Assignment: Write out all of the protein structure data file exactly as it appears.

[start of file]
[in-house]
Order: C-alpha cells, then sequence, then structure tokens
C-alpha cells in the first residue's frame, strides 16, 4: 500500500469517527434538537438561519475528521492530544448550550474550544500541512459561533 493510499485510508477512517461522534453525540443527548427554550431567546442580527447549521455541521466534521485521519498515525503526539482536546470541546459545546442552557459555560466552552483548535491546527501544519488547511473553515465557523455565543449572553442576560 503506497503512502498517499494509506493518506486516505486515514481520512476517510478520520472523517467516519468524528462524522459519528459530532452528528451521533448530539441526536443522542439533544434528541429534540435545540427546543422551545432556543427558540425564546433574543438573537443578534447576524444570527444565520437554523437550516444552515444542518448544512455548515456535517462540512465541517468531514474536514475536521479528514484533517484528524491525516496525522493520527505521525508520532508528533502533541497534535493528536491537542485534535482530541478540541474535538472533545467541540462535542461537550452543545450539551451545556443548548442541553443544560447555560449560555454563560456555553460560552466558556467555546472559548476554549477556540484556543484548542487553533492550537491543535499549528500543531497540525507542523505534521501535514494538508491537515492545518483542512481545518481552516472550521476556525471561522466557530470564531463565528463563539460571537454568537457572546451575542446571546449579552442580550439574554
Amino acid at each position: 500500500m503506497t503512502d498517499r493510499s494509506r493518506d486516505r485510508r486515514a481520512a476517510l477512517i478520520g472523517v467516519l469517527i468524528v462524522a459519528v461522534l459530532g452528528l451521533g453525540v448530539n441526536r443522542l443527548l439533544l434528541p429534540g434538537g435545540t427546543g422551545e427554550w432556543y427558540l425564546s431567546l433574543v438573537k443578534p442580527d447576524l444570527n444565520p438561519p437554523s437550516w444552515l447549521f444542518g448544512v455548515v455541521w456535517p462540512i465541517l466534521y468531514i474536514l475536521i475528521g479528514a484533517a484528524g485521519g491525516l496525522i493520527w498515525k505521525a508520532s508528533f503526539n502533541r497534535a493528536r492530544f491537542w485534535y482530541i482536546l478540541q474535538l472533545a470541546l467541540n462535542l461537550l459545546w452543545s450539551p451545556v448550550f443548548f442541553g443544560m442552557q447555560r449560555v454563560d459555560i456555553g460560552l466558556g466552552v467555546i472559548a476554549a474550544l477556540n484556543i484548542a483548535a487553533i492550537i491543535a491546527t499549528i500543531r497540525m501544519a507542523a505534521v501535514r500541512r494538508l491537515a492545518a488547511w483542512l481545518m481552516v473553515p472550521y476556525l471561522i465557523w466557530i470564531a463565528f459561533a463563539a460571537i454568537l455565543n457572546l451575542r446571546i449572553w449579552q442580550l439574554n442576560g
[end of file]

[in-house]
Order: C-alpha cells, then sequence, then structure tokens
C-alpha cells in the first residue's frame, strides 16, 4: 500500500469517527434538537438561519475528521492530544448550550474550544500541512459561533 493510499485510508477512517461522534453525540443527548427554550431567546442580527447549521455541521466534521485521519498515525503526539482536546470541546459545546442552557459555560466552552483548535491546527501544519488547511473553515465557523455565543449572553442576560 503506497503512502498517499494509506493518506486516505486515514481520512476517510478520520472523517467516519468524528462524522459519528459530532452528528451521533448530539441526536443522542439533544434528541429534540435545540427546543422551545432556543427558540425564546433574543438573537443578534447576524444570527444565520437554523437550516444552515444542518448544512455548515456535517462540512465541517468531514474536514475536521479528514484533517484528524491525516496525522493520527505521525508520532508528533502533541497534535493528536491537542485534535482530541478540541474535538472533545467541540462535542461537550452543545450539551451545556443548548442541553443544560447555560449560555454563560456555553460560552466558556467555546472559548476554549477556540484556543484548542487553533492550537491543535499549528500543531497540525507542523505534521501535514494538508491537515492545518483542512481545518481552516472550521476556525471561522466557530470564531463565528463563539460571537454568537457572546451575542446571546449579552442580550439574554
Amino acid at each position: 500500500m503506497t503512502d498517499r493510499s494509506r493518506d486516505r485510508r486515514a481520512a476517510l477512517i478520520g472523517v467516519l469517527i468524528v462524522a459519528v461522534l459530532g452528528l451521533g453525540v448530539n441526536r443522542l443527548l439533544l434528541p429534540g434538537g435545540t427546543g422551545e427554550w432556543y427558540l425564546s431567546l433574543v438573537k443578534p442580527d447576524l444570527n444565520p438561519p437554523s437550516w444552515l447549521f444542518g448544512v455548515v455541521w456535517p462540512i465541517l466534521y468531514i474536514l475536521i475528521g479528514a484533517a484528524g485521519g491525516l496525522i493520527w498515525k505521525a508520532s508528533f503526539n502533541r497534535a493528536r492530544f491537542w485534535y482530541i482536546l478540541q474535538l472533545a470541546l467541540n462535542l461537550l459545546w452543545s450539551p451545556v448550550f443548548f442541553g443544560m442552557q447555560r449560555v454563560d459555560i456555553g460560552l466558556g466552552v467555546i472559548a476554549a474550544l477556540n484556543i484548542a483548535a487553533i492550537i491543535a491546527t499549528i500543531r497540525m501544519a507542523a505534521v501535514r500541512r494538508l491537515a492545518a488547511w483542512l481545518m481552516v473553515p472550521y476556525l471561522i465557523w466557530i470564531a463565528f459561533a463563539a460571537i454568537l455565543n457572546l451575542r446571546i449572553w449579552q442580550l439574554n442576560g